Bulls-Bearcats a big one in the Big East

Posted by ESPN.com's Brian Bennett

As the Big East's associate commissioner for football, Nick Carparelli is responsible for helping put together the league's showcase TV matchups.

"We make a conscious effort to put what we feel are the best games where the most people will see it," he said. "It takes a lot of good planning and a little bit of luck."

Whether it was preparation and or just good fortune, the Big East hit a home run with this week's schedule. A pair of 5-0, ranked teams will square off Thursday night when No. 8 Cincinnati travels to No. 21 South Florida (7:30, ESPN).

Not since 2007, when No. 18 South Florida beat No. 5 West Virginia on a Friday night, and Rutgers later upset the then second-ranked Bulls on a Thursday, has the Big East had such a prominent spotlight. This is the latest in the season that two undefeated, ranked Big East teams have played since those back-to-back Thursday night tilts in 2006 between Louisville and West Virginia, followed by the Cardinals and Rutgers.

While the 2006 showdowns each featured a pair of Top 10 teams gunning for a spot in the BCS title game late in the season, this mid-October face-off is just as intriguing for a number of reasons.

Both teams have outside shots at reaching the BCS title game. Cincinnati is already in the Top 10 and, with its upcoming schedule (Louisville, Syracuse and Connecticut), could easily be 9-0 if it gets past the Bulls.

South Florida has more rungs on the ladder to climb, but it has already beaten Florida State and gets No. 9 Miami at home on Nov. 28 in a potential BCS talking-point game.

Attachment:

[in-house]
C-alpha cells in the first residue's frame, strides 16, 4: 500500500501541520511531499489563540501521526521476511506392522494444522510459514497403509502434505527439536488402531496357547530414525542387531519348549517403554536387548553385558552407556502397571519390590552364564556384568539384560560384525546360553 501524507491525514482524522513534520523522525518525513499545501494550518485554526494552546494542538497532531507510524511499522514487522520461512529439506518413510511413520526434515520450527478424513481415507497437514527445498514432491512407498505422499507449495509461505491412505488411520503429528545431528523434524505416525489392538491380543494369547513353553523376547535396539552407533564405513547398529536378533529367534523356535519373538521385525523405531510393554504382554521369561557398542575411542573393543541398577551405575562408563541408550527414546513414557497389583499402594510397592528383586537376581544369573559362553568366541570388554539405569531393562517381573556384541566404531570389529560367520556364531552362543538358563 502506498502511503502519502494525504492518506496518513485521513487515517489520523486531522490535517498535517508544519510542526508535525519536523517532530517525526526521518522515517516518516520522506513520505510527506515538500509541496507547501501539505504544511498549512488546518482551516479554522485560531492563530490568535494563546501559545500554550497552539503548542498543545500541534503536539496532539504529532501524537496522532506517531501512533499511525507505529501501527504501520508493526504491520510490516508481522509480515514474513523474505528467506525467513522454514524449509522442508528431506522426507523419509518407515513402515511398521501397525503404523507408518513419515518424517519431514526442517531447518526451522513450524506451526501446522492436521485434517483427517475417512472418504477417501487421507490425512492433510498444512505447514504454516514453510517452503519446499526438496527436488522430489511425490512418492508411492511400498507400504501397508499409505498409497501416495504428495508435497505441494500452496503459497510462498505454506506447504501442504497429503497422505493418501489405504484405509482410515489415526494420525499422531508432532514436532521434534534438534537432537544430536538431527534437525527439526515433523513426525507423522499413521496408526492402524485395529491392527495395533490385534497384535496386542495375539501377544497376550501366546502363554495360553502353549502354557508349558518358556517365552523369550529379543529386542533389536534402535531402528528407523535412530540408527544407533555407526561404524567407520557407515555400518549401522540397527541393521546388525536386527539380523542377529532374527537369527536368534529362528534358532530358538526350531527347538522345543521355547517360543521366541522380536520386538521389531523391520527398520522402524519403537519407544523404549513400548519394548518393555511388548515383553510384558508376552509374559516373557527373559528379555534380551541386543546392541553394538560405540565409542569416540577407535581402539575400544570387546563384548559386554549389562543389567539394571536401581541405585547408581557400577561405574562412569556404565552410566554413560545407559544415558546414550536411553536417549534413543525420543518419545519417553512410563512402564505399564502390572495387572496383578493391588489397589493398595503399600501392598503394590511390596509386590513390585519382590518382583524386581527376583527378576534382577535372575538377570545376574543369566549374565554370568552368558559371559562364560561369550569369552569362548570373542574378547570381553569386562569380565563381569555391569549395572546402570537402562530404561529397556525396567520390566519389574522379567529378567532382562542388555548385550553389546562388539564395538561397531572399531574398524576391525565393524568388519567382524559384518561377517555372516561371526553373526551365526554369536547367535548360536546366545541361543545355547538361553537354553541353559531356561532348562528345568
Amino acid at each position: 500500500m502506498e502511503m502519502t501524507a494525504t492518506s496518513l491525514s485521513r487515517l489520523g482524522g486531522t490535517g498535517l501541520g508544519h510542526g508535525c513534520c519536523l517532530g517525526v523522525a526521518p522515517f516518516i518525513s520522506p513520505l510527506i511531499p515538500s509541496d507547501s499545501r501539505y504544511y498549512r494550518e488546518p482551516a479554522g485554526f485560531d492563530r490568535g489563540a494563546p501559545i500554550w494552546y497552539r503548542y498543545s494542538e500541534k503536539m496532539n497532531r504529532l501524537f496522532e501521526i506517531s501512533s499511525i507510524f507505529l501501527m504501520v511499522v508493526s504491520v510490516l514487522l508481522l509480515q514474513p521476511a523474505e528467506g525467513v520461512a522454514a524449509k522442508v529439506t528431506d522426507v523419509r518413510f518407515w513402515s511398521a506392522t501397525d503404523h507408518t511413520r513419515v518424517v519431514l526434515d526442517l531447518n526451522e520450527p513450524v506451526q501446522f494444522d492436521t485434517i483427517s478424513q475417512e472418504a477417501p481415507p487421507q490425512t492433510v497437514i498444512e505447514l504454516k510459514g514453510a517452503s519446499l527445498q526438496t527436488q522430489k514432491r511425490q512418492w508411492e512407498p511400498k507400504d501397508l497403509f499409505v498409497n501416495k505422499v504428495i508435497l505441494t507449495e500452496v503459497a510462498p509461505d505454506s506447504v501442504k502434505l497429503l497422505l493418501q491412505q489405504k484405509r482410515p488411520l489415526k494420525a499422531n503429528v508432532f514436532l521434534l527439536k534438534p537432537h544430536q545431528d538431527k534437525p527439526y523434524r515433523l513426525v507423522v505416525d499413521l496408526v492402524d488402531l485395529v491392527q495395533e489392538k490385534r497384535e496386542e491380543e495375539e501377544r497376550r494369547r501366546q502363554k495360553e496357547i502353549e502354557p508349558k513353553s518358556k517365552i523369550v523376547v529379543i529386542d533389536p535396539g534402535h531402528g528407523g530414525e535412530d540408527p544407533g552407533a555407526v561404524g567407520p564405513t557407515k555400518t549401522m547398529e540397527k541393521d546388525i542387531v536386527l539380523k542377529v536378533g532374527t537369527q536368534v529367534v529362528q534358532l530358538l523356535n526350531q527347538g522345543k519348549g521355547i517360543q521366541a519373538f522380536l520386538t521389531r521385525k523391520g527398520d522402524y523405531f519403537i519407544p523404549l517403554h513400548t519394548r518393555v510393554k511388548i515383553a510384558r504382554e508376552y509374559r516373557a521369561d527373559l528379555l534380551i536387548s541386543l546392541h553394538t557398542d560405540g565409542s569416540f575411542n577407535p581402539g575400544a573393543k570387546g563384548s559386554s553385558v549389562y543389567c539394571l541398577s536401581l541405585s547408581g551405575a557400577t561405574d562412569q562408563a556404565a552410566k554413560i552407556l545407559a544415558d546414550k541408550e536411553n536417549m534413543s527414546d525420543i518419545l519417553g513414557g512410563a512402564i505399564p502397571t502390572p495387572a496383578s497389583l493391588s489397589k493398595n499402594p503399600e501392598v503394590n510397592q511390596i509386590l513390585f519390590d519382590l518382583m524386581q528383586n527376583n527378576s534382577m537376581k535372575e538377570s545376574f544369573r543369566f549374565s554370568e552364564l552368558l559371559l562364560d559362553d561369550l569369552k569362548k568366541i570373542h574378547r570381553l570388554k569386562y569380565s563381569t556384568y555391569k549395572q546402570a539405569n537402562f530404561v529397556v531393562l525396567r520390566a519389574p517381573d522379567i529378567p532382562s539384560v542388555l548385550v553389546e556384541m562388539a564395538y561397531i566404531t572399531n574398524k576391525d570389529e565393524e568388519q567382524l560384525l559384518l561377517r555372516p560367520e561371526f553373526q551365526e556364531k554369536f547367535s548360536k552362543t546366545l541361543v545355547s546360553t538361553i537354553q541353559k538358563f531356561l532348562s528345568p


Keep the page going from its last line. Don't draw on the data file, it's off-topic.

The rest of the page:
The Bearcats have one of the nation's most prolific offenses, ranking third in the nation in scoring (42 points per game), sixth in passing (329 yards per game) and 11th in total offense (468.2 yards per game). They have a legitimate Heisman Trophy contender in quarterback Tony Pike, a first-team All-American candidate in receiver Mardy Gilyard and a quick-strike attack that is averaging a little more than two minutes per scoring drive.

"When you have athletes like they have who get in out in space and a guy pulling the trigger like Pike, you've got a lot of things going for you," South Florida defensive coordinator Joe Tresey said. "You put the tape on, and shoot, they're covering 60 yards in three or four plays."

South Florida is known for its defense, and the Bulls rank fifth in the FBS in points allowed (9.4 per game) and ninth in passing defense. They have two of the best pass-rushing defensive ends anywhere in George Selvie and Jason Pierre-Paul.

"It will be a great matchup between offense and defense," Cincinnati center Chris Jurek said.

But don't sell the others sides of the ball short for each team. The Bearcats, despite replacing 10 defensive starters from last year's Orange Bowl team, rank 10th in scoring defense (13.8 points allowed per game) and are tied with USC for the national lead in sacks. They're also third in the country in turnover margin.

Meanwhile, the Bulls -- despite losing star quarterback Matt Grothe for the season with a knee injury -- are scoring 37 points a game and have the second-best passing efficiency rating in the FBS behind redshirt freshman B.J. Daniels. They're also eighth in turnover margin.

"How can you not be excited about this, really?" South Florida coach Jim Leavitt said.

The buzz is evident in Tampa. The Bulls have purchased a billboard near I-4 and I-275 encouraging fans to "Go Green," while the top of the SunTrust Financial Centre downtown will be lit green and gold Thursday. Players and coaches held breakfasts around town this week with local schools, businesses and media outlets to promote the game.

Really, though, this game promotes itself.

"This is why you sign up for this," Cincinnati coach Brian Kelly said. "This is why kids come to their respective schools, because they want to play big games like this on national TV."